On June 16, the New Jersey Section of the American Society of Civil Engineers released the 2016 Report Card for New Jersey’s Infrastructure. The Report, a snapshot of New Jersey’s current infrastructure conditions and needs, was compiled by civil engineering professionals and educators in New Jersey, including Moretrench Chief Dewatering Engineer Greg Landry, P.E.
Landry, who is a former President of ASCE’s North Jersey branch and the New Jersey Section, was a member of the 3-person steering committee that managed the report, along with Luis Barragan, P.E. and Michael Sears, P.E. (also former North Jersey Branch Presidents). They drew from experts across the state to compile each the following categories: Water, Wastewater, Parks, Dams, Levees, Ports, Roads, Rail, Transit, Bridges, Energy, Hazardous Waste, and Solid Waste. Grades were assigned on an A to F basis according to the following criteria: capacity, condition, funding, future need, operation and maintenance, public safety, resilience, and innovation. The report also outlined a vision for what New Jersey’s infrastructure will look like in the future and some of the actions needed to get there.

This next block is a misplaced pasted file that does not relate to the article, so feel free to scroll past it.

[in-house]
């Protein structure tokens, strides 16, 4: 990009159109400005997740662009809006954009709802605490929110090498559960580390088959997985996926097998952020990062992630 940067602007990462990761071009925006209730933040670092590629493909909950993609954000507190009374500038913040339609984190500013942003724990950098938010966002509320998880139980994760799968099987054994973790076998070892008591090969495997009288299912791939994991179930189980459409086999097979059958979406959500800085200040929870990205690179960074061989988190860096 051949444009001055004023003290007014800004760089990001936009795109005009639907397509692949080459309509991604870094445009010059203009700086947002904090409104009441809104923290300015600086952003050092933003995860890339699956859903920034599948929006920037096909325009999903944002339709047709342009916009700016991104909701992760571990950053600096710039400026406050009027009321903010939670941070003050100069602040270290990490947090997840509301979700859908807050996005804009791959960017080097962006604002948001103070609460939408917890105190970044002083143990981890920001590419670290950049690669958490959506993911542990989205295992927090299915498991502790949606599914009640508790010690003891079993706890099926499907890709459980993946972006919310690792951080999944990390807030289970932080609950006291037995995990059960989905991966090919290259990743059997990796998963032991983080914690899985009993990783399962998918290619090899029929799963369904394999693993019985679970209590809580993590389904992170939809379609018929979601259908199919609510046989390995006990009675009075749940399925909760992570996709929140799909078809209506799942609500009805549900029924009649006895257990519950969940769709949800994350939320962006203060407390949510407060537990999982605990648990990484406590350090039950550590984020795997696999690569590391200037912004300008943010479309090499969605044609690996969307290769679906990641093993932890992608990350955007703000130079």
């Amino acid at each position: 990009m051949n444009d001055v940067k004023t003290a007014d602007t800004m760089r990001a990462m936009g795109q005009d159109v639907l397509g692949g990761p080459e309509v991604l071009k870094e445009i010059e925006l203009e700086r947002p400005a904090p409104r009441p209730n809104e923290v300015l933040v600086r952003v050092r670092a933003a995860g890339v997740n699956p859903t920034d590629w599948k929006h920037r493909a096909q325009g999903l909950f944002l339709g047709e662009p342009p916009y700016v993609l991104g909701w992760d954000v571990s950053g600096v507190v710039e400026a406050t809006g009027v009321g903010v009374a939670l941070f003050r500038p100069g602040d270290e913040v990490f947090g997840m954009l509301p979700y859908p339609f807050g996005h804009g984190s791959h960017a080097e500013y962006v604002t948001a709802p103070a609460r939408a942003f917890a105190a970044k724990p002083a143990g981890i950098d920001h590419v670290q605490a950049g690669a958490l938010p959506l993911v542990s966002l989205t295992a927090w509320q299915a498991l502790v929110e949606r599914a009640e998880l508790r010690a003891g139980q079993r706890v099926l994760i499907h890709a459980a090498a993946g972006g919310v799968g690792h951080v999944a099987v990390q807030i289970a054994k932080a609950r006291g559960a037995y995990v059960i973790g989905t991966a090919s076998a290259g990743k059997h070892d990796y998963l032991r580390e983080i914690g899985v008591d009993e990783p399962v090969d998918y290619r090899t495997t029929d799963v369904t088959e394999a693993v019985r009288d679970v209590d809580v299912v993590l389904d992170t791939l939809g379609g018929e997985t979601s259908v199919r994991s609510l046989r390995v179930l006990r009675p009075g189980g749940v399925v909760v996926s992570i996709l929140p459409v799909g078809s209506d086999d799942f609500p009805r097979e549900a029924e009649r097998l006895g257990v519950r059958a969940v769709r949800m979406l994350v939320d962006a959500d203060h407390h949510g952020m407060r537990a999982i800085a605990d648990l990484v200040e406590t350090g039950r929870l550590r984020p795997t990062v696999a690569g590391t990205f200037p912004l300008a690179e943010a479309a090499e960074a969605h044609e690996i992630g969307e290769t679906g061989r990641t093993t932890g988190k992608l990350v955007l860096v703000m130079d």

Overall, New Jersey infrastructure earned a cumulative GPA of “D+” in the 13 categories. Among the lowest grades were transit (D-), bridges (D+) and roads (D), all of which are funded by the state’s Transportation Trust Fund. Following the statewide release, a press conference was hosted at the State House by Assembly Majority Leader Louis D. Greenwald which focused on the need to fix the state’s Transportation Trust Fund which will go bankrupt on July 1 if state lawmakers don’t act.
Landry commented that “The committee is hopeful that bipartisan legislation which proposes to increase New Jersey’s gas tax is a smart first step toward getting our state’s infrastructure back on track.”